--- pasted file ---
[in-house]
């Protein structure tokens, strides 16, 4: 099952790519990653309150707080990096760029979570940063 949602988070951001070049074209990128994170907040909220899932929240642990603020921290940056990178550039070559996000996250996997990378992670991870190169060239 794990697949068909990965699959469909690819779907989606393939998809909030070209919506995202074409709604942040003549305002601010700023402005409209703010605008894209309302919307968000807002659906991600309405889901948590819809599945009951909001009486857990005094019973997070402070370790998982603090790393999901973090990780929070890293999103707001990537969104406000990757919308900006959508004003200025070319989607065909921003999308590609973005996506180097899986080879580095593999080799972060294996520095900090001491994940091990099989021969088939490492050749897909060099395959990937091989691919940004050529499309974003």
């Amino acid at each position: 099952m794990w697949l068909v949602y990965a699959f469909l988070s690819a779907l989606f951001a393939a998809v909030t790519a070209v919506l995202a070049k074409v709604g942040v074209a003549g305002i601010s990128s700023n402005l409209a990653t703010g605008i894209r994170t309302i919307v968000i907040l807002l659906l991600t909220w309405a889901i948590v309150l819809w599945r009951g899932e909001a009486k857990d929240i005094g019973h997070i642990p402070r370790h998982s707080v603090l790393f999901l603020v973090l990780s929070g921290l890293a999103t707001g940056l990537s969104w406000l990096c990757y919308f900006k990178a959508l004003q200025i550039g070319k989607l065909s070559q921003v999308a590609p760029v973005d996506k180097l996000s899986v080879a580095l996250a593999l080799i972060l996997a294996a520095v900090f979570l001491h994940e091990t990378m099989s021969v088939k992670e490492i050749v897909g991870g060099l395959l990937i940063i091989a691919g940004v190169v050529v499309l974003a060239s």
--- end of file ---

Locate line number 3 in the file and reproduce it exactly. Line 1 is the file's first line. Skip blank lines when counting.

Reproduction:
């Amino acid at each position: 099952m794990w697949l068909v949602y990965a699959f469909l988070s690819a779907l989606f951001a393939a998809v909030t790519a070209v919506l995202a070049k074409v709604g942040v074209a003549g305002i601010s990128s700023n402005l409209a990653t703010g605008i894209r994170t309302i919307v968000i907040l807002l659906l991600t909220w309405a889901i948590v309150l819809w599945r009951g899932e909001a009486k857990d929240i005094g019973h997070i642990p402070r370790h998982s707080v603090l790393f999901l603020v973090l990780s929070g921290l890293a999103t707001g940056l990537s969104w406000l990096c990757y919308f900006k990178a959508l004003q200025i550039g070319k989607l065909s070559q921003v999308a590609p760029v973005d996506k180097l996000s899986v080879a580095l996250a593999l080799i972060l996997a294996a520095v900090f979570l001491h994940e091990t990378m099989s021969v088939k992670e490492i050749v897909g991870g060099l395959l990937i940063i091989a691919g940004v190169v050529v499309l974003a060239s």